Successor to Lola Mazda will be revealed next week. Photo courtest of IMSA

More sports cars: DPi reveals forthcoming; Miller Lamborghini back

Leave a comment

Two other quick sports car nuggets to pass along today because we could well get a run on program announcements and more in the coming days:

Mazda has formally confirmed it will launch its new Daytona Prototype international (DPi) Prototype at next week’s Los Angeles International Auto Show.

Mazda will launch the car Wednesday, November 16, at 12:50 p.m. PT. Those on hand for the announcement will include Masahiro Moro, President and CEO, Mazda North American Operations, John Doonan, Director, Mazda Motorsports North America, Ken Saward, Sr. Manager of Design, Mazda Design Americas, and Mazda Prototype Drivers Jonathan Bomarito, Tom Long, Joel Miller and Tristan Nunez.

With Mazda partnering with Riley Multimatic as a constructor, the public will get to see the car for the first time.

Although not yet publicly confirmed, GM also could launch its DPi car in L.A. next week too. GM’s car, expected to feature Cadillac branding and a Dallara chassis, would come alongside.

Photo: Paul Miller Racing
Photo: Paul Miller Racing

One car that is confirmed and announced features literally no changes from last year to this year, after major upheaval from 2015 to 2016.

Paul Miller Racing will continue intact from 2016 into 2017 with the full-season lineup of Bryan Sellers and Madison Snow in the team’s No. 48 Lamborghini Huracán GT3, Bryce Miller as third driver for the Tequila Patron North American Endurance Cup, and a fourth driver to come out of the Lamborghini Squadra Corse stable for the Rolex 24 at Daytona. Andrea Caldarelli is a possibility for that and will test next week.

Miller’s full-season pairing came together last year in the Lamborghini after a separate lineup in a separate car ran in 2015 (Dion von Moltke, Christopher Haase in an Audi R8 LMS ultra). Sellers grabbed Lamborghini’s first GTD pole and Sellers and Snow its first win at VIR last year in a dominant performance, and the pairing finished third in GTD points.

“There are so many positives to the team continuing in 2017, it’s difficult to pick which one to begin with, but first and foremost I think it is important to thank Mr. Miller for making this all happen for yet another year,” Sellers said. “Madison and I really jelled over the course of the season and I really enjoyed my time with him. It will be great to be back with someone I know so well and build on that continuity.”

Supercross points leader Eli Tomac finds silver linings in interruption

Leave a comment

Though his Monster Energy AMA Supercross championship charge was put on hold, the novel coronavirus (COVID-19) pandemic had a silver lining for Eli Tomac.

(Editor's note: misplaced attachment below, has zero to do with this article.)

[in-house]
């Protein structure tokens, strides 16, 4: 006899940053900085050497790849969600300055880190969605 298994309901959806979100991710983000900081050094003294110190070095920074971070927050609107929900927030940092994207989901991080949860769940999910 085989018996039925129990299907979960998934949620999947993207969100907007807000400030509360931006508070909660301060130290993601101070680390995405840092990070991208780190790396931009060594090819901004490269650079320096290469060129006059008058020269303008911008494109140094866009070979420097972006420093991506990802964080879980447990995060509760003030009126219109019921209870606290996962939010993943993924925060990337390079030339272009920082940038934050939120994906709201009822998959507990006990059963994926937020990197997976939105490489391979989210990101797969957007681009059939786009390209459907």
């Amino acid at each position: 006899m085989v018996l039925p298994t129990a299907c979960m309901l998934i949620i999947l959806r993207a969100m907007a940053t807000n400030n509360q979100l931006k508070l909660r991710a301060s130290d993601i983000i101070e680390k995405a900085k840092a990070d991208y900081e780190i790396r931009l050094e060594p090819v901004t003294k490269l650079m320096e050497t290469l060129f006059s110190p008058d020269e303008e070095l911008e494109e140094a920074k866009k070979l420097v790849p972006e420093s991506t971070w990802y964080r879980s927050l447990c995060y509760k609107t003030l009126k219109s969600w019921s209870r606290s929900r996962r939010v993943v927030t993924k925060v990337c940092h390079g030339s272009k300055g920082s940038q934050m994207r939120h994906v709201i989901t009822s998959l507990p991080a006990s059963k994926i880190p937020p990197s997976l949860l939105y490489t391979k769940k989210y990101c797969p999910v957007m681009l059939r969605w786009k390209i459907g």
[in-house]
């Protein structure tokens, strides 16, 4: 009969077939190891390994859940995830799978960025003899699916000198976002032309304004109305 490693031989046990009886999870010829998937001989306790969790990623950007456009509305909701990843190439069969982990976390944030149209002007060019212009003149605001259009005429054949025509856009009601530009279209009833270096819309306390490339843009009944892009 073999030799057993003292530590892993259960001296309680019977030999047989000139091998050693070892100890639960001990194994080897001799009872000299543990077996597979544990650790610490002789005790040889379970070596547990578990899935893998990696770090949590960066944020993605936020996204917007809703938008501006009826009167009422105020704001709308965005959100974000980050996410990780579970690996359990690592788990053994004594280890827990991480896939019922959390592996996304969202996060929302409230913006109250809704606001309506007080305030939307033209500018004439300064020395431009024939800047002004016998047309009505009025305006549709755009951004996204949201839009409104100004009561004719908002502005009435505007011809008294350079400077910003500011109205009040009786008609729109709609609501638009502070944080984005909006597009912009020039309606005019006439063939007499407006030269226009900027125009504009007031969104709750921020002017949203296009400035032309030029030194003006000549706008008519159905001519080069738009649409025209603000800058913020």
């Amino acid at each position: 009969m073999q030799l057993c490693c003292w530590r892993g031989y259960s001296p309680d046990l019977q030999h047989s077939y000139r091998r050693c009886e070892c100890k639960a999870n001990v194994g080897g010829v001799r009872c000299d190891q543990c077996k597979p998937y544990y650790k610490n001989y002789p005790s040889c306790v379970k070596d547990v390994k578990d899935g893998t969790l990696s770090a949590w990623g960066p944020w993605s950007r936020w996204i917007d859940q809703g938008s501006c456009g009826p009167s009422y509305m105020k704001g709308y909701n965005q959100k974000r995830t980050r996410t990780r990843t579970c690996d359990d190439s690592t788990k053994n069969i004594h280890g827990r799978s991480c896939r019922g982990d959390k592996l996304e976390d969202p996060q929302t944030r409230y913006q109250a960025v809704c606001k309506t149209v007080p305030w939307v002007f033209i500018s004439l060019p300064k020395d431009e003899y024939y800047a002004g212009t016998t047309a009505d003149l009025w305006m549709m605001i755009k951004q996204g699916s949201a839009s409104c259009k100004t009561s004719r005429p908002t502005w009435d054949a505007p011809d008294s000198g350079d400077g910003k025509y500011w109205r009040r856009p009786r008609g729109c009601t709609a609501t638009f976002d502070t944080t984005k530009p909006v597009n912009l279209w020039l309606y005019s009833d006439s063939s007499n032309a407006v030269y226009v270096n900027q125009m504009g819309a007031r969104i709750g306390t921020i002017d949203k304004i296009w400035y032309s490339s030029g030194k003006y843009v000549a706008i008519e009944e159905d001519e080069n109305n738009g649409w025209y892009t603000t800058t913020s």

Off the road while the season was postponed for nearly three months, the points leader was able to be present as his girlfriend, Jessica, gave birth to their daughter, Lev, on April 26

“A huge blessing for us there,” Tomac told host Mike Tirico during a “Lunch Talk Live” interview (click on the video above) in which he also joked about becoming a pro at busting off diaper changes. “That was one good blessing for us as we had our daughter on a Sunday, that would have been on a travel day coming back from the race in Las Vegas.

NBCSN

“That was probably the only positive out of all this mess was being able to be there for the birth.”

But there also could be more good fortune for Tomac as the series resumes Sunday at Salt Lake City, Utah (3-4 p.m. ET on NBCSN, 4-6 p.m. on NBC).

The final seven events will be held over 22 days in Rice-Eccles Stadium, which sits at just over 4,000 feet.

The elevation could favor Tomac, who was born and lives in Colorado and is accustomed to riding and training at altitude, which is a departure for many Supercross riders (many of whom hail from California and Florida).

COVID-19 TESTING REQUIRED: Supercross outlines protocols for last seven races

“That’s going to be the test for us,” said the Kawasaki rider, who five of the first 10 races this season. “We’re at elevation in Salt Lake, so when you’re on a motorcycle, you have a little bit of a loss of power. That’s just what happens when you come up in elevation. And a lot of guys train at sea level, and we’re at 4,000 to 5,000 feet, so cardio-wise, we’ll be pushed to the limit.

“Most of our races are Saturday nights and back to back weeks, but this go around it’s Sunday and Wednesday, so recovery is going to be key.”

Supercross will race Sunday and Wednesday for the next three weeks, capping the season with the June 21 finale, which also will be shown on NBCSN from 3-4:30 p.m. ET and NBC from 4:30-6 p.m. ET.

Tomac, who holds a three-point lead over Ken Roczen (who also recently visited “Lunch Talk Live”), told Tirico he had been riding for 90 minutes Thursday morning on a track outside Salt Lake City.

“Most of us we can rely on our past riding pretty well,” Tomac said. “The question is if you can go the distance. That’s what a lot of guys have to train on is going the distance. We go 20 minutes plus a lap. That’s what you’ve got to keep sharp is your general muscles. Within two to three days, your brain starts warming up more if you take a few weeks off the motorcycle.”

Here is the schedule and TV information for the rest of the season:

  • Sunday, May 31 (3-4 p.m. ET, NBCSN; 4-6 p.m. ET, NBC);
  • Wednesday, June 3 ( 10:00 pm – 1:00 am ET, NBCSN);
  • Sunday, June 7 (5-8:00 p.m. ET, NBCSN);
  • Wednesday, June 10 (7–10 p.m. ET, NBCSN);
  • Sunday, June 14 (7-10 p.m. ET, NBCSN);
  • Wednesday, June 17 (7-10 p.m. ET, NBCSN);
  • Sunday, June 21 (3-4:30 p.m. ET, NBCSN; 4:30 – 6:00 p.m. ET, NBC).
Eli Tomac rides his No. 3 Kawasaki in the Feb. 29 race at Mercedes-Benz Stadium in Atlanta, Georgia (Charles Mitchell/Icon Sportswire via Getty Images).